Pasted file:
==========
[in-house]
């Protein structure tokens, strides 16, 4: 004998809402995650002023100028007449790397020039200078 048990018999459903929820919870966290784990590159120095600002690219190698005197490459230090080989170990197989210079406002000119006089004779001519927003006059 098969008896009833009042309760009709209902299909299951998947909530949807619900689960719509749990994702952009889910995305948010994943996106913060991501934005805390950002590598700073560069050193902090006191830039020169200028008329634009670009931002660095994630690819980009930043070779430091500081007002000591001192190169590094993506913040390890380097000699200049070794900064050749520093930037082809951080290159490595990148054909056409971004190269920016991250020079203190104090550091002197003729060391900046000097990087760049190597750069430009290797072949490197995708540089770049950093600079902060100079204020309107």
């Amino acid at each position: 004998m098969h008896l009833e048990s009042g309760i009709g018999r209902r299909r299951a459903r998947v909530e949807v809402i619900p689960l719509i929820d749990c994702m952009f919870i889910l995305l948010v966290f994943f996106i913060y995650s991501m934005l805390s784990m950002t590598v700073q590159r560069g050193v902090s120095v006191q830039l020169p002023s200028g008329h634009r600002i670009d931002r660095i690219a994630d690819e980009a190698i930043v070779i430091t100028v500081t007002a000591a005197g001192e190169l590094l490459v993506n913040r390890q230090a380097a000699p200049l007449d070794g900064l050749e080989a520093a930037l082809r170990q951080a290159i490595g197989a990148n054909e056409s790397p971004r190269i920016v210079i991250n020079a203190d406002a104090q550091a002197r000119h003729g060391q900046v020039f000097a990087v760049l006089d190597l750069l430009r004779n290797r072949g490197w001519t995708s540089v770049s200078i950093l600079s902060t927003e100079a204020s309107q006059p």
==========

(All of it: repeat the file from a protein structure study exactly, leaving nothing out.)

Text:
[in-house]
């Protein structure tokens, strides 16, 4: 004998809402995650002023100028007449790397020039200078 048990018999459903929820919870966290784990590159120095600002690219190698005197490459230090080989170990197989210079406002000119006089004779001519927003006059 098969008896009833009042309760009709209902299909299951998947909530949807619900689960719509749990994702952009889910995305948010994943996106913060991501934005805390950002590598700073560069050193902090006191830039020169200028008329634009670009931002660095994630690819980009930043070779430091500081007002000591001192190169590094993506913040390890380097000699200049070794900064050749520093930037082809951080290159490595990148054909056409971004190269920016991250020079203190104090550091002197003729060391900046000097990087760049190597750069430009290797072949490197995708540089770049950093600079902060100079204020309107």
């Amino acid at each position: 004998m098969h008896l009833e048990s009042g309760i009709g018999r209902r299909r299951a459903r998947v909530e949807v809402i619900p689960l719509i929820d749990c994702m952009f919870i889910l995305l948010v966290f994943f996106i913060y995650s991501m934005l805390s784990m950002t590598v700073q590159r560069g050193v902090s120095v006191q830039l020169p002023s200028g008329h634009r600002i670009d931002r660095i690219a994630d690819e980009a190698i930043v070779i430091t100028v500081t007002a000591a005197g001192e190169l590094l490459v993506n913040r390890q230090a380097a000699p200049l007449d070794g900064l050749e080989a520093a930037l082809r170990q951080a290159i490595g197989a990148n054909e056409s790397p971004r190269i920016v210079i991250n020079a203190d406002a104090q550091a002197r000119h003729g060391q900046v020039f000097a990087v760049l006089d190597l750069l430009r004779n290797r072949g490197w001519t995708s540089v770049s200078i950093l600079s902060t927003e100079a204020s309107q006059p």